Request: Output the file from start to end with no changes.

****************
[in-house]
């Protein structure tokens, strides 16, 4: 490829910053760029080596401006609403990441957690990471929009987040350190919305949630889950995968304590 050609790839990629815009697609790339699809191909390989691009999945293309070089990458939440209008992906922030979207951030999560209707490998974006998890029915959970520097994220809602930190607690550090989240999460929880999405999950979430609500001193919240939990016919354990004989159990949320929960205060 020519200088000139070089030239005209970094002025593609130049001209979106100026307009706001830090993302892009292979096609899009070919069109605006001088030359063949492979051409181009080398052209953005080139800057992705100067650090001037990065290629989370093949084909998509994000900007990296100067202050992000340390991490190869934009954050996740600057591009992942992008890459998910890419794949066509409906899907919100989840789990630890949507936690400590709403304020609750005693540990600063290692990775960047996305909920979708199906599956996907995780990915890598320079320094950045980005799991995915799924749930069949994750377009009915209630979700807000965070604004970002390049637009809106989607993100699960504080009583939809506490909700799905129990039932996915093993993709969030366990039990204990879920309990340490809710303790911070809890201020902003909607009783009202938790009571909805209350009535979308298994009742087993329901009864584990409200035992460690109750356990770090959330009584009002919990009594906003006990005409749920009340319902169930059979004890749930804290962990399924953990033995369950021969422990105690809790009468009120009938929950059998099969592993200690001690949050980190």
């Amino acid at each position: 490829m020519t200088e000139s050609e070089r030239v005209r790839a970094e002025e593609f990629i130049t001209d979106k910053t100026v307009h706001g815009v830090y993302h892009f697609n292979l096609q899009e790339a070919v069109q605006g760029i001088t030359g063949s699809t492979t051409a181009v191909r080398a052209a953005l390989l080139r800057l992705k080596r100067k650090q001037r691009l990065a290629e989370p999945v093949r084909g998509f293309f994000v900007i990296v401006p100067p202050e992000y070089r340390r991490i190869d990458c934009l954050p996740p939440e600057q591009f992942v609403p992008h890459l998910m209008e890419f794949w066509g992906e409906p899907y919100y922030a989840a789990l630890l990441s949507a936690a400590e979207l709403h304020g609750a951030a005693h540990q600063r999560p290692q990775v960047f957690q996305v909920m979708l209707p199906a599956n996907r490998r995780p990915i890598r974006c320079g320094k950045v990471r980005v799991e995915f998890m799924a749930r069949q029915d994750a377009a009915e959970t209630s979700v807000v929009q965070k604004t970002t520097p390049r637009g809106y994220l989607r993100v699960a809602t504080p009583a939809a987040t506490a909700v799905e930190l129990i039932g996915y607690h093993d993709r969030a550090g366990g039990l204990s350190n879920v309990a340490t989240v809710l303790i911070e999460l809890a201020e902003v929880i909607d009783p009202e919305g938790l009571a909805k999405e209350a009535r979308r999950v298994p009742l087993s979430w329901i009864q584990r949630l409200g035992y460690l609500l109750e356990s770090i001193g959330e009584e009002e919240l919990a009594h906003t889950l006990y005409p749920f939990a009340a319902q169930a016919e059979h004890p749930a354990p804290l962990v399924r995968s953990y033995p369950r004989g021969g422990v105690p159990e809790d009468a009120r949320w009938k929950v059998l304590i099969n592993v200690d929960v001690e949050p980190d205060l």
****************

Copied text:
[in-house]
């Protein structure tokens, strides 16, 4: 490829910053760029080596401006609403990441957690990471929009987040350190919305949630889950995968304590 050609790839990629815009697609790339699809191909390989691009999945293309070089990458939440209008992906922030979207951030999560209707490998974006998890029915959970520097994220809602930190607690550090989240999460929880999405999950979430609500001193919240939990016919354990004989159990949320929960205060 020519200088000139070089030239005209970094002025593609130049001209979106100026307009706001830090993302892009292979096609899009070919069109605006001088030359063949492979051409181009080398052209953005080139800057992705100067650090001037990065290629989370093949084909998509994000900007990296100067202050992000340390991490190869934009954050996740600057591009992942992008890459998910890419794949066509409906899907919100989840789990630890949507936690400590709403304020609750005693540990600063290692990775960047996305909920979708199906599956996907995780990915890598320079320094950045980005799991995915799924749930069949994750377009009915209630979700807000965070604004970002390049637009809106989607993100699960504080009583939809506490909700799905129990039932996915093993993709969030366990039990204990879920309990340490809710303790911070809890201020902003909607009783009202938790009571909805209350009535979308298994009742087993329901009864584990409200035992460690109750356990770090959330009584009002919990009594906003006990005409749920009340319902169930059979004890749930804290962990399924953990033995369950021969422990105690809790009468009120009938929950059998099969592993200690001690949050980190």
């Amino acid at each position: 490829m020519t200088e000139s050609e070089r030239v005209r790839a970094e002025e593609f990629i130049t001209d979106k910053t100026v307009h706001g815009v830090y993302h892009f697609n292979l096609q899009e790339a070919v069109q605006g760029i001088t030359g063949s699809t492979t051409a181009v191909r080398a052209a953005l390989l080139r800057l992705k080596r100067k650090q001037r691009l990065a290629e989370p999945v093949r084909g998509f293309f994000v900007i990296v401006p100067p202050e992000y070089r340390r991490i190869d990458c934009l954050p996740p939440e600057q591009f992942v609403p992008h890459l998910m209008e890419f794949w066509g992906e409906p899907y919100y922030a989840a789990l630890l990441s949507a936690a400590e979207l709403h304020g609750a951030a005693h540990q600063r999560p290692q990775v960047f957690q996305v909920m979708l209707p199906a599956n996907r490998r995780p990915i890598r974006c320079g320094k950045v990471r980005v799991e995915f998890m799924a749930r069949q029915d994750a377009a009915e959970t209630s979700v807000v929009q965070k604004t970002t520097p390049r637009g809106y994220l989607r993100v699960a809602t504080p009583a939809a987040t506490a909700v799905e930190l129990i039932g996915y607690h093993d993709r969030a550090g366990g039990l204990s350190n879920v309990a340490t989240v809710l303790i911070e999460l809890a201020e902003v929880i909607d009783p009202e919305g938790l009571a909805k999405e209350a009535r979308r999950v298994p009742l087993s979430w329901i009864q584990r949630l409200g035992y460690l609500l109750e356990s770090i001193g959330e009584e009002e919240l919990a009594h906003t889950l006990y005409p749920f939990a009340a319902q169930a016919e059979h004890p749930a354990p804290l962990v399924r995968s953990y033995p369950r004989g021969g422990v105690p159990e809790d009468a009120r949320w009938k929950v059998l304590i099969n592993v200690d929960v001690e949050p980190d205060l």